The Amazon: Facing A 'Tipping Point,' And Footage Of Its 'Uncontacted' Tribes : The Two-Way Scientists say the Amazon could go from reducing green house gasses in the world to adding to it.
NPR logo The Amazon: Facing A 'Tipping Point,' And Footage Of Its 'Uncontacted' Tribes

The Amazon: Facing A 'Tipping Point,' And Footage Of Its 'Uncontacted' Tribes

In a study published yesterday in the journal Science, researchers report that billions of trees died in a record drought that afflicted the Amazon in 2010. All those deaths, the scientists say, could mean that the forest could stop absorbing greenhouse gas emissions and instead add to them.

The Guardian spoke to one of the scientists:

"Put starkly, current emissions pathways risk playing Russian roulette with the world's largest forest," said tropical forest expert Simon Lewis, at the University of Leeds, and who led the research published today in the journal Science. Lewis was careful to note that significant scientific uncertainties remain and that the 2010 and 2005 drought – thought then to be of once-a-century severity – might yet be explained by natural climate variation.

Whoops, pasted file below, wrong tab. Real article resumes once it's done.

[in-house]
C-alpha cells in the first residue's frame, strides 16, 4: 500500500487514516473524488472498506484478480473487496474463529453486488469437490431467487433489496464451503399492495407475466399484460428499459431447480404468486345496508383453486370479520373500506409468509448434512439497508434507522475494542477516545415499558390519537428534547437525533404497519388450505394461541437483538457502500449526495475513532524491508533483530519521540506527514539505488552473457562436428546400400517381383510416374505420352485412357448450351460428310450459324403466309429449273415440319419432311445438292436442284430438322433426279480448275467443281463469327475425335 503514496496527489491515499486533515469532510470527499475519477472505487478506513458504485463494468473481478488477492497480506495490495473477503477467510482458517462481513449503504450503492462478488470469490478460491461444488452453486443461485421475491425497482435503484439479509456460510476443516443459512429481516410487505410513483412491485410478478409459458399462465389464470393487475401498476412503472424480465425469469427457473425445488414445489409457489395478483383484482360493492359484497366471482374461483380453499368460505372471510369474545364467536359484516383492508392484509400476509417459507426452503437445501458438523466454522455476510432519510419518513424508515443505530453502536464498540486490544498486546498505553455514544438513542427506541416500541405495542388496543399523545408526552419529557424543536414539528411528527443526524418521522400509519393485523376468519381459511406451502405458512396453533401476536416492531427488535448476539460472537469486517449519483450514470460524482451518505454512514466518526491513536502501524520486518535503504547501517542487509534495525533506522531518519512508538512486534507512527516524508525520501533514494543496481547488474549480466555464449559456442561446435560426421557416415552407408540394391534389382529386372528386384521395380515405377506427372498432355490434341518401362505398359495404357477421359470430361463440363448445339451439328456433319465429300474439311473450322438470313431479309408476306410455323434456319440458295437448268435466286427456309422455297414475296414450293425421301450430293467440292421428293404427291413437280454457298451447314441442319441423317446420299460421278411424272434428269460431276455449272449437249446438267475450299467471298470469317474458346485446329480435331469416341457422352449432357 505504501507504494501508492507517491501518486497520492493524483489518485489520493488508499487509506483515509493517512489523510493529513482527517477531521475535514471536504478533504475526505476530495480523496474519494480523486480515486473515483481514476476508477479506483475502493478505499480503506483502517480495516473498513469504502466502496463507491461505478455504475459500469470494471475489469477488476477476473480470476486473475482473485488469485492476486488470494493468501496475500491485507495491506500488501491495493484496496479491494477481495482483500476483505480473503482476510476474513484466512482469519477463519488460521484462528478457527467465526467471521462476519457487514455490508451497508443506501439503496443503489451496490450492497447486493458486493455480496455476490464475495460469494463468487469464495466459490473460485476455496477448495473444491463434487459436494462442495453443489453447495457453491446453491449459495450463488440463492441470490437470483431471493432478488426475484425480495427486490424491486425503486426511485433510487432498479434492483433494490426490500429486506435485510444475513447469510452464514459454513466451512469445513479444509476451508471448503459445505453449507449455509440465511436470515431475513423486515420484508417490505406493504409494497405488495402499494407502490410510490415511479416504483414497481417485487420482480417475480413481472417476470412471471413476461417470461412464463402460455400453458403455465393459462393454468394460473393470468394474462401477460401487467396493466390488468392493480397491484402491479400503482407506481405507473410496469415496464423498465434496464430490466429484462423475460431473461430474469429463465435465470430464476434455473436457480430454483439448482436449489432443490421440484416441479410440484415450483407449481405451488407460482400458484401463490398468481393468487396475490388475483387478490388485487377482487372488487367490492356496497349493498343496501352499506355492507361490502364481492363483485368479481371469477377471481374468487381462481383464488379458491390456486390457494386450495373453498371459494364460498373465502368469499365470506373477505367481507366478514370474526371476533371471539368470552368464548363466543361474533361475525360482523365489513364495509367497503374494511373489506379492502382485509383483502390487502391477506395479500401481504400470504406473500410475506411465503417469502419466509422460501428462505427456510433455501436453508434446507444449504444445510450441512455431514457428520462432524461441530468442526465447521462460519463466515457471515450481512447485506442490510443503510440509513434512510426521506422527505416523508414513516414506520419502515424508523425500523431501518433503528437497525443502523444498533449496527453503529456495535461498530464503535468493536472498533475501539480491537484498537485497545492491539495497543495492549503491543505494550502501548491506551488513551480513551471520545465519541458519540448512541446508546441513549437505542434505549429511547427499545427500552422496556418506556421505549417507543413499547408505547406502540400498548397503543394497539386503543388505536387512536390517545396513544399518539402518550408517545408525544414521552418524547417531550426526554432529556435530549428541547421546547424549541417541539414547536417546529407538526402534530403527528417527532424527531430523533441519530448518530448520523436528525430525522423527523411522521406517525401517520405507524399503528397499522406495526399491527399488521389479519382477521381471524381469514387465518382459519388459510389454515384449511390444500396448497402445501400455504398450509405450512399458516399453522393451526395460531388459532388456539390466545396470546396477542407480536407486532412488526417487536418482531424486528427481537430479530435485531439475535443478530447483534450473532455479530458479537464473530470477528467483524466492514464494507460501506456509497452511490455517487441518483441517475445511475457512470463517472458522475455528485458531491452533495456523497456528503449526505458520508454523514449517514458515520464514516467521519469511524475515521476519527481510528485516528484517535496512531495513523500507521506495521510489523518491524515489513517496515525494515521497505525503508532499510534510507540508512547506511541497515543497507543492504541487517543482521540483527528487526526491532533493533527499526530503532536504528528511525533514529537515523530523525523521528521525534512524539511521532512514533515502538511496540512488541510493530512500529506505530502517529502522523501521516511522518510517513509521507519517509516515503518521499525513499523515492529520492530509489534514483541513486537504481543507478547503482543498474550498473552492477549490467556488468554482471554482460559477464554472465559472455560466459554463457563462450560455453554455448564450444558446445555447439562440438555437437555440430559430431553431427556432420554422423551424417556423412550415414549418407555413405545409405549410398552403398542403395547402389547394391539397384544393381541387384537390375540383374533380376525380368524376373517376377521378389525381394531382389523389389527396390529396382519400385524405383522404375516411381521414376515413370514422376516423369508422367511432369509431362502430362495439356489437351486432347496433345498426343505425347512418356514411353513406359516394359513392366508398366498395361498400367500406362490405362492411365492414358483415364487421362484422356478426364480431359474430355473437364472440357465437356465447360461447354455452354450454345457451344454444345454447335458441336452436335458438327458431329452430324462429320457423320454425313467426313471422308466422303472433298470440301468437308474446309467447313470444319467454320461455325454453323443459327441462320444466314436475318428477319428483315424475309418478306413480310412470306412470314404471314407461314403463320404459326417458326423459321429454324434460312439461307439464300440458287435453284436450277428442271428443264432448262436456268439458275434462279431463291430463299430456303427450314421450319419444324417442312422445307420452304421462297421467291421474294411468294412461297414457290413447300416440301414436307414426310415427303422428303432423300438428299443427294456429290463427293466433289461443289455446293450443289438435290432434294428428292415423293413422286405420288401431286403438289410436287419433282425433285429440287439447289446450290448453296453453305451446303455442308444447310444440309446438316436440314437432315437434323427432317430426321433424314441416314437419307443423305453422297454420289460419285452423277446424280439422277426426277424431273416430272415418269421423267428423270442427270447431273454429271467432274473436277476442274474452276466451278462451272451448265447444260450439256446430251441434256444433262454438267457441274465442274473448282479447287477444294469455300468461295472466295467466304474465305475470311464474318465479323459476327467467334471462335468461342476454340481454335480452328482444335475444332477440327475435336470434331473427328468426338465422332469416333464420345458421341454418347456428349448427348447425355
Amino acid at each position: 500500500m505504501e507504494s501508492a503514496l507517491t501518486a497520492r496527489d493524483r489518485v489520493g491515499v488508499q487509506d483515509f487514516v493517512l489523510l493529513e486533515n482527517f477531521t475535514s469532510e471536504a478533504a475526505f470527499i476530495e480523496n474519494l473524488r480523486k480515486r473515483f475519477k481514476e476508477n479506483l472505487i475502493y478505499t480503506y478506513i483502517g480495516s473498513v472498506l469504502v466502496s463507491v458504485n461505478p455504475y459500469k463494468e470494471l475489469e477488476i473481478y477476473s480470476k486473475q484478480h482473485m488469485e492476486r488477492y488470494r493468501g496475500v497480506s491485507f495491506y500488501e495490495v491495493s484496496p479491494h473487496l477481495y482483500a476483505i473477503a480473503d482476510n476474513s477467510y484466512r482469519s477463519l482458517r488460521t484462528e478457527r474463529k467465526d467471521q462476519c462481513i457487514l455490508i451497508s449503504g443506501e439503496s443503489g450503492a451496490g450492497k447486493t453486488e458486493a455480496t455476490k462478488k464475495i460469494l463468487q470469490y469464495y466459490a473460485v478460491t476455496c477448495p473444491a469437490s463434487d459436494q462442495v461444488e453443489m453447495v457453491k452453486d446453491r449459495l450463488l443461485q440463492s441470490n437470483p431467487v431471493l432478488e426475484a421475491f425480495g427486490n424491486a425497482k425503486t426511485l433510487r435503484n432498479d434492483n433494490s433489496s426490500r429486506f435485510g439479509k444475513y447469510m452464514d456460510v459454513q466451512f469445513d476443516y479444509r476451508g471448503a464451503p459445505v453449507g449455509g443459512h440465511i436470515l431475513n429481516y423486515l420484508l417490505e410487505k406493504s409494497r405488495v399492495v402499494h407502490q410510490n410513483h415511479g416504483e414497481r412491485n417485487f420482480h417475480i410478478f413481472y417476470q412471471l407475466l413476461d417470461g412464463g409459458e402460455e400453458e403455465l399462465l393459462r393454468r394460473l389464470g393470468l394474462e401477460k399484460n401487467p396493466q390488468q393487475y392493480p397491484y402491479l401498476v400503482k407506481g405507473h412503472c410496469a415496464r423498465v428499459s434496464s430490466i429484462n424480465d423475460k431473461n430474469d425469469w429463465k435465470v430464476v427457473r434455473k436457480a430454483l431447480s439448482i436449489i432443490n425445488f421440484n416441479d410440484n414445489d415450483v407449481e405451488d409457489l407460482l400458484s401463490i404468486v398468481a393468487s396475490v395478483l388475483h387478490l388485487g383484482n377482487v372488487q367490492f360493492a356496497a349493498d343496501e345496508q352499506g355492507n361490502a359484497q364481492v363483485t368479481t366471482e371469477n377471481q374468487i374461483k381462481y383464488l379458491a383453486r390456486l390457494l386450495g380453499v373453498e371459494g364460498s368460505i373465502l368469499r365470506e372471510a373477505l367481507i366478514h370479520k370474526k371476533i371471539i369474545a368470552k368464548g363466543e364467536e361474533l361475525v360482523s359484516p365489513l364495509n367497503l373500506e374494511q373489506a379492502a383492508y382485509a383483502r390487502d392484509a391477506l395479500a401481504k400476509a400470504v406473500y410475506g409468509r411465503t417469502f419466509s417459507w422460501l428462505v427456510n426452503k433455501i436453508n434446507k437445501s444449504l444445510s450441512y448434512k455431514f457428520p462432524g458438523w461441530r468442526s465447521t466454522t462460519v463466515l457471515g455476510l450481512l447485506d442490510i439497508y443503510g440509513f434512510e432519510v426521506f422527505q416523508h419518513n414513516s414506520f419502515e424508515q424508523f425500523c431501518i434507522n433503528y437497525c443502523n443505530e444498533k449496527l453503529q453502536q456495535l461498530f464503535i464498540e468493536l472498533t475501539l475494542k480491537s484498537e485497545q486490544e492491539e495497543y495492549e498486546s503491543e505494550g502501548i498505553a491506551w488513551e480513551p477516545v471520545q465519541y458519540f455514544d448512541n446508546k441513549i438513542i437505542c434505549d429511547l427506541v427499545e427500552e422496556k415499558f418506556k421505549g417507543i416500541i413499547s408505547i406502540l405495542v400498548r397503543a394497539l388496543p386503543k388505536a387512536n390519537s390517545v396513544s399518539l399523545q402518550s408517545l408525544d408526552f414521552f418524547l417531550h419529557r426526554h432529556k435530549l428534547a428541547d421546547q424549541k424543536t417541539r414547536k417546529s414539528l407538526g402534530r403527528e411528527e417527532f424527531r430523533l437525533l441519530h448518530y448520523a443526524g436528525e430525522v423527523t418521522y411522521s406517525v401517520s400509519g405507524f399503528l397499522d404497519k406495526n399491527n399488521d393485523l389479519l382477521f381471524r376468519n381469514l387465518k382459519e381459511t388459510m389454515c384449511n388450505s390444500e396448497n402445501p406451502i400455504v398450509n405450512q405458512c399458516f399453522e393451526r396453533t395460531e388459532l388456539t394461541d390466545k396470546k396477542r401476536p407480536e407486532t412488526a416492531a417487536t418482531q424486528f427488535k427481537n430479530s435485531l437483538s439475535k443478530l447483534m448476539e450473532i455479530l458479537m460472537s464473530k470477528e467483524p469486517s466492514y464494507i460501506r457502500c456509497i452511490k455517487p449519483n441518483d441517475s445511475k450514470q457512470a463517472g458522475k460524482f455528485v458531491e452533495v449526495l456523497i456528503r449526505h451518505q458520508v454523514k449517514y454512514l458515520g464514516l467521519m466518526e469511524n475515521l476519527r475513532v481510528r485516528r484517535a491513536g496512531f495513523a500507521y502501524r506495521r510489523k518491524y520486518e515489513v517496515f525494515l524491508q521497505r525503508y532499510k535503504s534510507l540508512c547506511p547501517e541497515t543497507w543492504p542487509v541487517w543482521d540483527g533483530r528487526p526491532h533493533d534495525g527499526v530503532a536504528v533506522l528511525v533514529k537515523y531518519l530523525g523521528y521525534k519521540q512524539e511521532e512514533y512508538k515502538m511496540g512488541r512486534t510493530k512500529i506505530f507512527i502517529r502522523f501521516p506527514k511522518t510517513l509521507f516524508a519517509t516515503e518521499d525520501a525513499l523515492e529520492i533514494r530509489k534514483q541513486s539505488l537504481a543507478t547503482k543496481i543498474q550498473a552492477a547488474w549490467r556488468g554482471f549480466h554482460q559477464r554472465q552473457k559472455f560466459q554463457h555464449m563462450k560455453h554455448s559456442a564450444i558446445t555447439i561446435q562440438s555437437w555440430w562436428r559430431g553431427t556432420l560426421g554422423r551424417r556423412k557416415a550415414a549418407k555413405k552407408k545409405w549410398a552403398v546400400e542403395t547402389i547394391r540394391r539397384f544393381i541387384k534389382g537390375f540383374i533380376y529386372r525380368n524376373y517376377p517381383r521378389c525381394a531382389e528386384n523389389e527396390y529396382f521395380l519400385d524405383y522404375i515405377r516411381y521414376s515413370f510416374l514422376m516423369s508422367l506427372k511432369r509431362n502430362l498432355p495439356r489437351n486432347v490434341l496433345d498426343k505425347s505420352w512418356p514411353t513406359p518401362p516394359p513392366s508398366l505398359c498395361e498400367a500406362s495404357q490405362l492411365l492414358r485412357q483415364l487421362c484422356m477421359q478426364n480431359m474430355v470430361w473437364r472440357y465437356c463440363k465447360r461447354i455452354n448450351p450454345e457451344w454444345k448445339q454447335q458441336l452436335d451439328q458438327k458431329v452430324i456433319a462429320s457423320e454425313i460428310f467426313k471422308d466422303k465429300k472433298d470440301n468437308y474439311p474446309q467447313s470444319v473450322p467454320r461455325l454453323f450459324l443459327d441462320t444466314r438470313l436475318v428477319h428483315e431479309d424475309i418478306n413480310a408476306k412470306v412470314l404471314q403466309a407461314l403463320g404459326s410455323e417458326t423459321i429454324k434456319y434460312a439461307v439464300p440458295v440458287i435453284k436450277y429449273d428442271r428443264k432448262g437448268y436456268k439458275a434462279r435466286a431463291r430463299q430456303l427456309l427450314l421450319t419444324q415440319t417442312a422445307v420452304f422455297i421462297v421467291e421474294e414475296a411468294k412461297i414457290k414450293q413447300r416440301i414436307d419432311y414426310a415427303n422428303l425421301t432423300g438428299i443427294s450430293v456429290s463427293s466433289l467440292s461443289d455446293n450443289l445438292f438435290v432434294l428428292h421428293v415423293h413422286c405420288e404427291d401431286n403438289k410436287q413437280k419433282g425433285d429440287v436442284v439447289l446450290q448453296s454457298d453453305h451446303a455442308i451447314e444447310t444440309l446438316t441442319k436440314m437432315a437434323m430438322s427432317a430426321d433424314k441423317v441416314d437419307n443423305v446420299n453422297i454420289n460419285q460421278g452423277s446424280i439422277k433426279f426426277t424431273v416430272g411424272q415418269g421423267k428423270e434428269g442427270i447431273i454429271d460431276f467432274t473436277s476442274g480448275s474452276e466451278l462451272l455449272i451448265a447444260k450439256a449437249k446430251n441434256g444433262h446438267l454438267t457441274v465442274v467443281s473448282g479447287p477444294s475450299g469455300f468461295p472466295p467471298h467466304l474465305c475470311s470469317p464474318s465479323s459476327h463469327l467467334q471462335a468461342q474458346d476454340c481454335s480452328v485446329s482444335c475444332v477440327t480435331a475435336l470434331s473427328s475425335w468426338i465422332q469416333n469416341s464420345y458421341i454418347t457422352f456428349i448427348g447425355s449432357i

"We can't just wait and see because there is no going back," he said. "We won't know we have passed the point where the Amazon turns from a sink to a source until afterwards, when it will be too late."

In other, unrelated news about the Amazon, The New York Times' Green blog points over to an arresting video about one of the Amazon's most isolated tribes. It features Jose Carlos Morales, of Brazil's Indian Affairs department, who simply wants to capture proof that these tribes exist. Illegal logging companies, he explains, are driving the tribes out of their homes and simple contact with people outside the tribe could mean death for them, because they couldn't handle certain viruses.

"They should be free to choose whether to make contact or not," Morales says. Here's the video: